COVID on the rise in Yukon, even among those twice vaccinated

The Yukon may have led Canada’s vaccination rates earlier this year, but the rapid return of COVID-19 to the territory was inevitable and has prompted a return to tighter restrictions, says Prime Minister Sandy Silver.

Whitehorse is experiencing widespread and untraceable COVID-19 cases, Silver said Wednesday.

It forced the territory to declare a state of emergency on Monday with measures to reduce transmission that include wearing masks indoors and limits on meetings from November 13 to December 3.

“Being able to predict when it will happen is not something any jurisdiction can do, but being prepared for the inevitable is something we spend a lot of time and energy on,” Silver said.

Daily COVID-19 cases in Whitehorse have risen from 10 to 30 over the past week, he said at a news conference.

“We have also learned that COVID-19 is not done with us, even if we have had enough,” Silver said. “By taking these steps now, we hope we can stop the rapid transmission that we are currently seeing in the territory.”

The territory reopened a COVID-19 testing facility in Whitehorse, which will operate seven days a week, including Remembrance Day, and no appointment is required, it said.

“Please, I beg of you to get vaccinated,” Silver said. “These vaccines are safe and they save lives.”

The territory has also accelerated implementation of vaccine testing requirements to access designated facilities and services for residents 12 and older, Silver said.

Starting Saturday, Yukon residents must show a paper or digital copy of the vaccine proof and a government-issued photo ID to access services and facilities, Silver said.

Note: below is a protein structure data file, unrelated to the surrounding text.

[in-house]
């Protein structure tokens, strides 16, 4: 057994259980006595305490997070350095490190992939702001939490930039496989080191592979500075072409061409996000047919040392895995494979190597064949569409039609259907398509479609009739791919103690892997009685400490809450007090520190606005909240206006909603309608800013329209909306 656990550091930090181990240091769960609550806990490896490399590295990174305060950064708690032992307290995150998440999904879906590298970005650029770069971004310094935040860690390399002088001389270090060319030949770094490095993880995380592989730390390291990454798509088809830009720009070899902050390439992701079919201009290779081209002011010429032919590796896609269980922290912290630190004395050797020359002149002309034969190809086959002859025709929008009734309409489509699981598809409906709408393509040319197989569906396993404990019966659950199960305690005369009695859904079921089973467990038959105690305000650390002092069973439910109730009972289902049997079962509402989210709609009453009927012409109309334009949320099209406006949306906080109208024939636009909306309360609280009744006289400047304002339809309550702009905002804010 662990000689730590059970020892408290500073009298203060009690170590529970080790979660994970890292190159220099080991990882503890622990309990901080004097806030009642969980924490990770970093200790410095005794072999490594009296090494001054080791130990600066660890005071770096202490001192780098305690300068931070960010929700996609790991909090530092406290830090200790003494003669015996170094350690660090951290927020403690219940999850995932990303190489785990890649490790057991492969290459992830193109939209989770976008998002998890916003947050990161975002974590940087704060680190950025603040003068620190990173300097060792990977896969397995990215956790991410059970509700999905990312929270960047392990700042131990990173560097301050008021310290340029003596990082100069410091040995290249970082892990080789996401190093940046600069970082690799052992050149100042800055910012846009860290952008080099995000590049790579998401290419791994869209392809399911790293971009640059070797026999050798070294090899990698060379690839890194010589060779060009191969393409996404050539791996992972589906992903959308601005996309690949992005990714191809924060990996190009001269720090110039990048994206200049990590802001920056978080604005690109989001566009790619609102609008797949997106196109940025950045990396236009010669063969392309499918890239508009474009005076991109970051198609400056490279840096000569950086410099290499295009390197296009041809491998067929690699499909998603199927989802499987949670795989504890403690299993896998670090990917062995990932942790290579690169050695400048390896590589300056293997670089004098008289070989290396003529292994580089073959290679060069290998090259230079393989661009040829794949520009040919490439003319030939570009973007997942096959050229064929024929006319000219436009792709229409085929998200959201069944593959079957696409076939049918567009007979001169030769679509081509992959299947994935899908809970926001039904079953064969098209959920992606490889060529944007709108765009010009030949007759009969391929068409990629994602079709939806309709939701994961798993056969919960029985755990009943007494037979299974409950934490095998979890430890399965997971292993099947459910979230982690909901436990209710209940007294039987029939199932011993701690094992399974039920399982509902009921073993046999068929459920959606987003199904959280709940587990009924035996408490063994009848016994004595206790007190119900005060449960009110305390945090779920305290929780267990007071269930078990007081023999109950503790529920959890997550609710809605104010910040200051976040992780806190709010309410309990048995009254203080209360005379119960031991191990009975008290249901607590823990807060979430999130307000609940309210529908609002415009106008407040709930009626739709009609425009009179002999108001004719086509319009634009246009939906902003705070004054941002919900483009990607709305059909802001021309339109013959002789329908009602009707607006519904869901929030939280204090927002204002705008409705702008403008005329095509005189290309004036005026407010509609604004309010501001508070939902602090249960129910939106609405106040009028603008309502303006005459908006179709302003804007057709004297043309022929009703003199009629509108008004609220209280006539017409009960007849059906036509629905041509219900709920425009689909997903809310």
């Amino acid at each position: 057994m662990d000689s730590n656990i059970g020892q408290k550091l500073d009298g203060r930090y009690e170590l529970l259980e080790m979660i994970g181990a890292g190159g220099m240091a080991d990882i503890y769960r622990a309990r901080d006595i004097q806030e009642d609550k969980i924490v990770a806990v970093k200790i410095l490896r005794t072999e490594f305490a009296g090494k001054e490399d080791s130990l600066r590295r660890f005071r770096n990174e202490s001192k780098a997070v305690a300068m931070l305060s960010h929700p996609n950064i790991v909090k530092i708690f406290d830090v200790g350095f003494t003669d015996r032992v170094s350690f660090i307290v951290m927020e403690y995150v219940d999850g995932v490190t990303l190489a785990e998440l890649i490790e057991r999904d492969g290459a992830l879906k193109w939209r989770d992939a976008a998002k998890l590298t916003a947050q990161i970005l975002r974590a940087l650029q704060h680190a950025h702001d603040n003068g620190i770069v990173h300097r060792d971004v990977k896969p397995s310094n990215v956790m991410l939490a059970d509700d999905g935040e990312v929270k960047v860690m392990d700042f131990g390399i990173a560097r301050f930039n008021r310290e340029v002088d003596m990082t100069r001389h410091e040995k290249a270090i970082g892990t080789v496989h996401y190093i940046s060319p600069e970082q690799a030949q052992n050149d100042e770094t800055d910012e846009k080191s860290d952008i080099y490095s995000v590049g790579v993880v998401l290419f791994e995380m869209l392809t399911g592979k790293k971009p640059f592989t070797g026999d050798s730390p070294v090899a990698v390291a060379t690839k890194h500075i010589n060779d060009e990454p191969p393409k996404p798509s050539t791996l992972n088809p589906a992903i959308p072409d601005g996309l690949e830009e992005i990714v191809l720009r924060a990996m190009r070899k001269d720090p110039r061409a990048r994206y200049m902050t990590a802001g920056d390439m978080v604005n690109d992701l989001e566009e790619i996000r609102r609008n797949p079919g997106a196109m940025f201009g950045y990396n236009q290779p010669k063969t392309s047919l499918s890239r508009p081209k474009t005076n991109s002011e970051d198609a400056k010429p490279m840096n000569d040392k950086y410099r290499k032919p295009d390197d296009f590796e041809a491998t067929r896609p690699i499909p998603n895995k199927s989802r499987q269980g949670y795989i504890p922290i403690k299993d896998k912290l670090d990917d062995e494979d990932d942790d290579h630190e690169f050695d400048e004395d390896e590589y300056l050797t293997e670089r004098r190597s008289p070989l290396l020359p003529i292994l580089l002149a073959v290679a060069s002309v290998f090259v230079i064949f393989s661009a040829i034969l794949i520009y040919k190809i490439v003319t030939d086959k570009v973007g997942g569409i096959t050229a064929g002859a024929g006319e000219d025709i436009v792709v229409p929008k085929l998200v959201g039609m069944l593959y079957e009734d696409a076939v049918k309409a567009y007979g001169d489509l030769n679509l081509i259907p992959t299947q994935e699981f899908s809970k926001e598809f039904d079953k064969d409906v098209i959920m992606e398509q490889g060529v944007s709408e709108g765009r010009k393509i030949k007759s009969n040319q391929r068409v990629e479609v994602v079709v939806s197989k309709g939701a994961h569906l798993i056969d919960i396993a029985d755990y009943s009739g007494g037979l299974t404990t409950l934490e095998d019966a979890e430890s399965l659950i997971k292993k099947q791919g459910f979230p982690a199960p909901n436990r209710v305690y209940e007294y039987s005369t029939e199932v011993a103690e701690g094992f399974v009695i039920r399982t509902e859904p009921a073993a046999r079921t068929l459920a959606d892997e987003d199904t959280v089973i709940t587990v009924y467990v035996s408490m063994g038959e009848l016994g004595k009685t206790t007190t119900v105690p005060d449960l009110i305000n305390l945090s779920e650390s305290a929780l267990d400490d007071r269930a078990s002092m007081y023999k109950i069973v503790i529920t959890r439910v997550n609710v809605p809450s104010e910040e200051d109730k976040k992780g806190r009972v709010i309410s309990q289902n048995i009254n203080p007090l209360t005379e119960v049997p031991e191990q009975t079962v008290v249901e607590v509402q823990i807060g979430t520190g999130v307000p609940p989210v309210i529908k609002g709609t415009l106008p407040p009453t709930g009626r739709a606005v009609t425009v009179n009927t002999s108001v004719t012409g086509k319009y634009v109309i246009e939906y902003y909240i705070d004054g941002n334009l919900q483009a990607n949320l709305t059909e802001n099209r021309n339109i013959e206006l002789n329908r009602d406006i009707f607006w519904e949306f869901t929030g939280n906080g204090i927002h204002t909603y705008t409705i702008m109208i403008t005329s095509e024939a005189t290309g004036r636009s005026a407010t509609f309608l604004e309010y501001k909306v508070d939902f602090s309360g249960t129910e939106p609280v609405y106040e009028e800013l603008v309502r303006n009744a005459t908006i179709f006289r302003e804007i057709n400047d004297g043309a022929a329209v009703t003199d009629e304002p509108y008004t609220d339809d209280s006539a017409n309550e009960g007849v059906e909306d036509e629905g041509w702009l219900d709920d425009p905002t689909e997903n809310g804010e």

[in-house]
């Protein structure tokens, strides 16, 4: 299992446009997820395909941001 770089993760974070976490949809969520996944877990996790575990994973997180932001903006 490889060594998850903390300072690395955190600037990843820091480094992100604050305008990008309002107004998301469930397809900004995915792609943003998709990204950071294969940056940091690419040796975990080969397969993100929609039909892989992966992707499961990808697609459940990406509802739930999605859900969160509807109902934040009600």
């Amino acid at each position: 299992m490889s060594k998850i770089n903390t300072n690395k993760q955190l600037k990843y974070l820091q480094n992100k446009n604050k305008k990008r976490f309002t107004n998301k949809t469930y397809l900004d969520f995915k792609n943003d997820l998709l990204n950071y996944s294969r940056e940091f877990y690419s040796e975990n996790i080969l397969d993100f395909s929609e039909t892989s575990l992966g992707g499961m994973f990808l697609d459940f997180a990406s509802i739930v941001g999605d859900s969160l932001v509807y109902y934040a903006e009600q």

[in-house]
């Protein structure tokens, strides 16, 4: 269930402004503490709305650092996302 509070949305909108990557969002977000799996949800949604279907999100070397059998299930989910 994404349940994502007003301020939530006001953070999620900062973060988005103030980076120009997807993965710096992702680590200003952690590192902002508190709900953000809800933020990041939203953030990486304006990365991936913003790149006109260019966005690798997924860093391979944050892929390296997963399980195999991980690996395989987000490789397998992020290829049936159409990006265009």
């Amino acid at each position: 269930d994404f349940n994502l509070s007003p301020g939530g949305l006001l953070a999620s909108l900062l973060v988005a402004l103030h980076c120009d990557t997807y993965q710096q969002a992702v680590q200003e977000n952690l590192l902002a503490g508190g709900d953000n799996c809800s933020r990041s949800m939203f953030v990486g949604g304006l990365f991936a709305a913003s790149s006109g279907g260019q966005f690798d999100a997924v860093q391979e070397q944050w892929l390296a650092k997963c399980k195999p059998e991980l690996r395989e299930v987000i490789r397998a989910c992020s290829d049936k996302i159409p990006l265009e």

# COVID19 cases increase in #Yukon, double vaccination cases increase, says health official.

There are currently 156 active cases of COVID-19 in the territory, with eight people in the hospital, said Dr. Catherine Elliott, Yukon’s interim medical director of health.

Of the 156 cases, 108 are in Whitehorse, he said.

As of Friday, 89 percent of Yukon residents age 12 and older had received their first dose of vaccine and 85 percent of residents were fully vaccinated.

Elliott said the increase in cases can be attributed to the actions of the highly contagious Delta variant, increases in indoor activity as winter approaches, and transmission between unvaccinated people.

But COVID-19 cases among people who have received two doses of the vaccine are also increasing, with a 50 percent increase since June, he said.

Elliott attributed the rise in infections among those who received two injections to the large amount of COVID-19 circulating in the Yukon and the time since people received their second dose of vaccine.

He noted that it’s normal for immunity to vaccines to wane over time, which is why the government now offers booster shots to people 50 and older.

Elliot urged people to get vaccinated, saying it reduces the chance of becoming infected with COVID-19 and reduces the risk of serious illness or death.

“This is the drug that teaches our immune system to react quickly and effectively if we get infected,” Elliott said.

He said the territory is also closely monitoring other jurisdictions in Canada to determine when is the right time to offer a more widespread booster vaccination program.

– By Dirk Meissner in Victoria

This Canadian Press report was first published on November 10, 2021.

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